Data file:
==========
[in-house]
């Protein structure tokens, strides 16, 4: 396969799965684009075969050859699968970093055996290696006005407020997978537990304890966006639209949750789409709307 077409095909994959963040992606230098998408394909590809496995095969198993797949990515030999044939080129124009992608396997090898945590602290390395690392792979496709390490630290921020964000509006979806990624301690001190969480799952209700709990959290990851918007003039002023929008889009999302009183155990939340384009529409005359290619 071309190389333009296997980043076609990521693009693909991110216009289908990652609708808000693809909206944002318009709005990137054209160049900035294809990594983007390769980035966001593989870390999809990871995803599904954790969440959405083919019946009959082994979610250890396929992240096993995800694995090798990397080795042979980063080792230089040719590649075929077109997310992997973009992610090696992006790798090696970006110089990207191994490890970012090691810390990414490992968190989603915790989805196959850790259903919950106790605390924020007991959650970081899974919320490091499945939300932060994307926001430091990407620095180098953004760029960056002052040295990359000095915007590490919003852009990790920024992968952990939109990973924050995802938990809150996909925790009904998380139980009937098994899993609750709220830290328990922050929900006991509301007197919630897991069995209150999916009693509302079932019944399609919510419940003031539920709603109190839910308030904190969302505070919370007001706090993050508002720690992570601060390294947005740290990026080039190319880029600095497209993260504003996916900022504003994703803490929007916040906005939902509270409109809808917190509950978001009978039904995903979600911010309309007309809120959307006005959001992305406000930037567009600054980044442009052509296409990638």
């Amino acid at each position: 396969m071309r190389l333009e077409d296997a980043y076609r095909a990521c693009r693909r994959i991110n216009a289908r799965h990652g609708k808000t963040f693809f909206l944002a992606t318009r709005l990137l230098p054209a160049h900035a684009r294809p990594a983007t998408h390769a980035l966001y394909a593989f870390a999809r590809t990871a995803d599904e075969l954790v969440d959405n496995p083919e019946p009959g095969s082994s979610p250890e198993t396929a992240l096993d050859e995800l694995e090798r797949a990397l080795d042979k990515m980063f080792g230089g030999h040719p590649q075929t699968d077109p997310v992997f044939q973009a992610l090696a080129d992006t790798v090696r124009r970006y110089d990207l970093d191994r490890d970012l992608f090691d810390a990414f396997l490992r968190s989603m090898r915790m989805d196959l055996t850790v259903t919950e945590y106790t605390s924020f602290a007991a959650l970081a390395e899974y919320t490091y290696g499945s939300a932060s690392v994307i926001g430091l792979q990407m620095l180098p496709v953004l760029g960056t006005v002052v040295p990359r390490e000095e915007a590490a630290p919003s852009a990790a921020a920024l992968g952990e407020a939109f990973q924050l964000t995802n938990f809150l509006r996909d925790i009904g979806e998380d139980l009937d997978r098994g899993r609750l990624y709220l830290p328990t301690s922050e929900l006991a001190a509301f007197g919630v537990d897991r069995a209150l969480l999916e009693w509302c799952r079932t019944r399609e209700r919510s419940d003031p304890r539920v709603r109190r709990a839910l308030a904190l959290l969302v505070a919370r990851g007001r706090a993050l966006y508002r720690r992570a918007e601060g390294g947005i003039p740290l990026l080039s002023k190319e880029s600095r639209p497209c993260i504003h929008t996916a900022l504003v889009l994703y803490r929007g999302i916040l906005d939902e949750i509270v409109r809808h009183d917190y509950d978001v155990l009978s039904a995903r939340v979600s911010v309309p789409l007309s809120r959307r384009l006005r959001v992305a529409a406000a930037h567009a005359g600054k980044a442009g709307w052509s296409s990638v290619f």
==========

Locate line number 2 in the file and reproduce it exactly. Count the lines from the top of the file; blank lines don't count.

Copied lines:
């Protein structure tokens, strides 16, 4: 396969799965684009075969050859699968970093055996290696006005407020997978537990304890966006639209949750789409709307 077409095909994959963040992606230098998408394909590809496995095969198993797949990515030999044939080129124009992608396997090898945590602290390395690392792979496709390490630290921020964000509006979806990624301690001190969480799952209700709990959290990851918007003039002023929008889009999302009183155990939340384009529409005359290619 071309190389333009296997980043076609990521693009693909991110216009289908990652609708808000693809909206944002318009709005990137054209160049900035294809990594983007390769980035966001593989870390999809990871995803599904954790969440959405083919019946009959082994979610250890396929992240096993995800694995090798990397080795042979980063080792230089040719590649075929077109997310992997973009992610090696992006790798090696970006110089990207191994490890970012090691810390990414490992968190989603915790989805196959850790259903919950106790605390924020007991959650970081899974919320490091499945939300932060994307926001430091990407620095180098953004760029960056002052040295990359000095915007590490919003852009990790920024992968952990939109990973924050995802938990809150996909925790009904998380139980009937098994899993609750709220830290328990922050929900006991509301007197919630897991069995209150999916009693509302079932019944399609919510419940003031539920709603109190839910308030904190969302505070919370007001706090993050508002720690992570601060390294947005740290990026080039190319880029600095497209993260504003996916900022504003994703803490929007916040906005939902509270409109809808917190509950978001009978039904995903979600911010309309007309809120959307006005959001992305406000930037567009600054980044442009052509296409990638």